If Green Zone didn’t come from the director and star of The Bourne Supremacy then you’d never think that it would be as riveting as it is. The reason? The stupid title.
There’s nothing interesting about ‘Green Zone’ to draw people to the theatre. Does it refer to some kind of land area, a state of mind, or an environmental policy?
Sadly, it’s the first choice but it’s barely even mentioned in the dialogue and I had to resort to the fount of all obscure knowledge — the Internet — to fully understand. Green Zone only denotes the International Zone of Iraq, the former centre of the Coalition Provisional Authority and the seat of Saddam Hussein’s famous palace. That’s it. It’s a lot like what would happen if you were to change the name of a film like Bloody Sunday (the one that put Paul Greengrass on the map) and retitled it The First Day of the Week. Whitewash would have been a more compelling name for this conspiracy thriller.
If you can look past this miscalculation and forego the actual lack of information about the story in the trailers then you just might land yourself in this really fascinating movie inspired by a book of non-fiction. Matt Damon plays Chief Warrant Officer Roy Miller, the head of an inspection team checking out possible weapons of mass destruction sites in 2003. The problem is that the intelligence is faulty and they never discover even a single chemical agent, weapon or anything, not a single radioactive click on the Geiger counter. All Miller learns is that there’s something rotten in the Middle East.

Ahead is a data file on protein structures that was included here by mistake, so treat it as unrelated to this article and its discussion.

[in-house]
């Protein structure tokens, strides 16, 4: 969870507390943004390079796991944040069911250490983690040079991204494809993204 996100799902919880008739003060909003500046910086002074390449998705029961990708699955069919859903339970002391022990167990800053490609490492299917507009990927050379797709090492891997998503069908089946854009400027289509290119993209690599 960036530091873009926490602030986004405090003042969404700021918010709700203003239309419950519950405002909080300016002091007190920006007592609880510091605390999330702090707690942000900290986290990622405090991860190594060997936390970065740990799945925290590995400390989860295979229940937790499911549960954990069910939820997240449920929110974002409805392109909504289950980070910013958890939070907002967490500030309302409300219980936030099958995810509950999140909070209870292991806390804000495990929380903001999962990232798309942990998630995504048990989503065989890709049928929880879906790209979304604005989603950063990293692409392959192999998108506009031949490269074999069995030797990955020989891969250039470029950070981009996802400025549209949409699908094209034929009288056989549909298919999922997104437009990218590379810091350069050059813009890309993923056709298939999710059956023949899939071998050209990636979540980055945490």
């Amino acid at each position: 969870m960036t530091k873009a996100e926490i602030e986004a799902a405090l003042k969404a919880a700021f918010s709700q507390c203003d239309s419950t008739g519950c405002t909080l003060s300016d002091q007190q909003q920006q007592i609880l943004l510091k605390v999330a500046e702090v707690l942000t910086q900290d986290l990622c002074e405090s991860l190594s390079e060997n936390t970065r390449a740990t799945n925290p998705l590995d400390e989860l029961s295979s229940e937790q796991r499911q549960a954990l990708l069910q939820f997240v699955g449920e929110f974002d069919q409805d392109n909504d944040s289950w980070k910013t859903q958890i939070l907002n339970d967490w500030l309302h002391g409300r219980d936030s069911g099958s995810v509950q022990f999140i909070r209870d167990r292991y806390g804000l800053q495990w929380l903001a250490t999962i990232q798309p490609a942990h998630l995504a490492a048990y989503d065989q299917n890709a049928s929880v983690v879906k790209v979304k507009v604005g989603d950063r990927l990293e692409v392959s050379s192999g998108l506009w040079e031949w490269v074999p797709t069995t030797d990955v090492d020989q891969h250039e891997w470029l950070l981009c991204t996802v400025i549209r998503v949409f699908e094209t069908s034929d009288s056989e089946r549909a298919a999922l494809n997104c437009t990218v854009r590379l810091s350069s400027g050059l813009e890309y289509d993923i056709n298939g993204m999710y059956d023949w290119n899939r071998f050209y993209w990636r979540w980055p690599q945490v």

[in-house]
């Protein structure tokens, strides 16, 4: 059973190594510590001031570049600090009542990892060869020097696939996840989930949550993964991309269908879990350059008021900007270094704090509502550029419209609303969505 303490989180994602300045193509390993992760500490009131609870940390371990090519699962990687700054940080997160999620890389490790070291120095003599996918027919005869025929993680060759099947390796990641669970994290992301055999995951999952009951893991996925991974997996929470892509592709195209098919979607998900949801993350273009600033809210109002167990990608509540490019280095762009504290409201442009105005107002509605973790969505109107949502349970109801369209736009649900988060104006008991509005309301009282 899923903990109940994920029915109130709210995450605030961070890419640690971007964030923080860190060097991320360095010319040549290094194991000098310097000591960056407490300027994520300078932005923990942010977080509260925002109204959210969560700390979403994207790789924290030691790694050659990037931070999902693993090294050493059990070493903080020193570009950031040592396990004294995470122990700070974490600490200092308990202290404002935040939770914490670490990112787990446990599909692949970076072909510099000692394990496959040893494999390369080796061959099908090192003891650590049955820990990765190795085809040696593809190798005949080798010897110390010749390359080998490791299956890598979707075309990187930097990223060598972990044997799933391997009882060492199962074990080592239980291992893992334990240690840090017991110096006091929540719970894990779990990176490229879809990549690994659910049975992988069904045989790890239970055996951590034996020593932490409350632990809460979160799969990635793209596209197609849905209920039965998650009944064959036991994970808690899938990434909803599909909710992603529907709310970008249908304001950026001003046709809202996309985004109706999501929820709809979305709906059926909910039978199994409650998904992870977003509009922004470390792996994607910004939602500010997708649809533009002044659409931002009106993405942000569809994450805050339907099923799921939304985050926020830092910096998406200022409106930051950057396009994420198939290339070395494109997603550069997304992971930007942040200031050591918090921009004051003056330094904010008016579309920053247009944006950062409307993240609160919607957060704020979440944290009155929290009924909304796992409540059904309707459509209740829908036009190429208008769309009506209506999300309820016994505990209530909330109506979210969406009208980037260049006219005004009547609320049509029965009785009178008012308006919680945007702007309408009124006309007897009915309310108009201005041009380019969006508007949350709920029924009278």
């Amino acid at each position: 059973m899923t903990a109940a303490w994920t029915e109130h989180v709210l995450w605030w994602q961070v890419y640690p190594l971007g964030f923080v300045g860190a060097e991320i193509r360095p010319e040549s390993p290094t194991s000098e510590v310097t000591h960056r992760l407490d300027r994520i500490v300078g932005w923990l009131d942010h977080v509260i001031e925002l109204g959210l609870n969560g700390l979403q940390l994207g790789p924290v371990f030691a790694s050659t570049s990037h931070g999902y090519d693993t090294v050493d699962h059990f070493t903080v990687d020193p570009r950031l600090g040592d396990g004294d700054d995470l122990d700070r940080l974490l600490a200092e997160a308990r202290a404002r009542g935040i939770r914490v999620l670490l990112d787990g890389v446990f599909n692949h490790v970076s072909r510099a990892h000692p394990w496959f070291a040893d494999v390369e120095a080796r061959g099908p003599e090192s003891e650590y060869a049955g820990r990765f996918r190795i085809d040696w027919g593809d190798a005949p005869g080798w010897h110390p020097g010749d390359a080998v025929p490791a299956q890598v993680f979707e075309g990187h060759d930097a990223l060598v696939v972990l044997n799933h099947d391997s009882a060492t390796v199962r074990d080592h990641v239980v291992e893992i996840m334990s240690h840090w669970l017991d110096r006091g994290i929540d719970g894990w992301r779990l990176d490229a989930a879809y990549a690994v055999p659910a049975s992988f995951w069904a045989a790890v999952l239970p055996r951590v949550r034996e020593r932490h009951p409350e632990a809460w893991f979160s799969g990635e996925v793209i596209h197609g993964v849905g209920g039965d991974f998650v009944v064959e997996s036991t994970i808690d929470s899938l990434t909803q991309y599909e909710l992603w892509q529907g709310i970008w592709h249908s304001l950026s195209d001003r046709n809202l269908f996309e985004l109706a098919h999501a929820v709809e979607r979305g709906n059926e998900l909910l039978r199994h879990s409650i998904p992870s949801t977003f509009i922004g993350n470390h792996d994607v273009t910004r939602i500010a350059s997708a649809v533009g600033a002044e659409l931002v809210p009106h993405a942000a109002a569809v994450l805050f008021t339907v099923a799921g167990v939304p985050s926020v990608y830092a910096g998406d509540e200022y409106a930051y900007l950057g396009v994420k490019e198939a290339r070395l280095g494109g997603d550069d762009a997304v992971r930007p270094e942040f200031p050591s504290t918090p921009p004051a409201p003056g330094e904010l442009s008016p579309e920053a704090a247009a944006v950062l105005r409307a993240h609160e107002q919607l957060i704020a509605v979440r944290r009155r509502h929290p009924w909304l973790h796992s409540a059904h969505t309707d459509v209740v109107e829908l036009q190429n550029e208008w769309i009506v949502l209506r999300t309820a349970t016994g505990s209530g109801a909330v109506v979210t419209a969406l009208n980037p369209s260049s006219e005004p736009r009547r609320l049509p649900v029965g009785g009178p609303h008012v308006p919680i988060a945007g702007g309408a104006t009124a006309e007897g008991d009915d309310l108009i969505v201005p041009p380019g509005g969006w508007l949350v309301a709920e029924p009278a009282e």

Miller bounces around like a pinball between two sides of his own government, represented by a high-ranking foreign affairs type named Clark Poundstone (Greg Kinnear), and Martin Brown (Brendan Gleeson), a Central Intelligence Agency flunky who knows that two-plus-two doesn’t equal three. With the benefit of a random Iraqi with a heart of gold and a Wall Street Journal reporter, Miller eventually learns the truth about a massive spinning cover-up that turns everything upside down.
I’m a big fan of Greengrass’ last two Bourne movies with Damon. They have great frenetic energy, handheld video camera reality and some fantastic action sequences. Kinnear goes against his good guy typecasting by delving into the character of a manipulative politico. It reminded me a lot of Alan Alda being the surprise baddy at the end of Murder at 1600 or even the supremely cheesy Whispers in the Dark. Damon practically walks through his scenes, but he walks with purpose so you don’t really notice that he has completely phoned this one in.
Regardless, don’t be dissuaded by a bland title. This is a tight little actioner that keeps you on the edge of your seat as it demands your attention by weaving through a complex maze of red tape, black ops and whitewash in the Green Zone.
Directed by: Paul Greengrass<br />Starring: Matt Damon, Greg Kinnear, Brendan Gleeson, Yigal Naor, Khalid Abdalla and Amy Ryan<br />Now playing at: Grandin Theatres. Cineplex North Edmonton, Westmount Centre Cinemas, and Scotiabank Theatre<br />Rated: 14A<br />Stars: 3.5